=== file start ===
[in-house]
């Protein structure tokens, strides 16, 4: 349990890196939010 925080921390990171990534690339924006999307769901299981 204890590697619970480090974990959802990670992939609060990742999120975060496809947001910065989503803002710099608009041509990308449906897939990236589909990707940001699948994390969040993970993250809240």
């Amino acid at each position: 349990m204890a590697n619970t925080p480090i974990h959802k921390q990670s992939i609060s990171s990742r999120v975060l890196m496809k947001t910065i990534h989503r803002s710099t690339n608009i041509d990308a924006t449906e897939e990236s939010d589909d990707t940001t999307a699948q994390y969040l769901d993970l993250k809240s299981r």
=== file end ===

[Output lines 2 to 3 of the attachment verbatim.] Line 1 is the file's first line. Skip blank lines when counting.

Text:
């Protein structure tokens, strides 16, 4: 349990890196939010 925080921390990171990534690339924006999307769901299981 204890590697619970480090974990959802990670992939609060990742999120975060496809947001910065989503803002710099608009041509990308449906897939990236589909990707940001699948994390969040993970993250809240």
């Amino acid at each position: 349990m204890a590697n619970t925080p480090i974990h959802k921390q990670s992939i609060s990171s990742r999120v975060l890196m496809k947001t910065i990534h989503r803002s710099t690339n608009i041509d990308a924006t449906e897939e990236s939010d589909d990707t940001t999307a699948q994390y969040l769901d993970l993250k809240s299981r």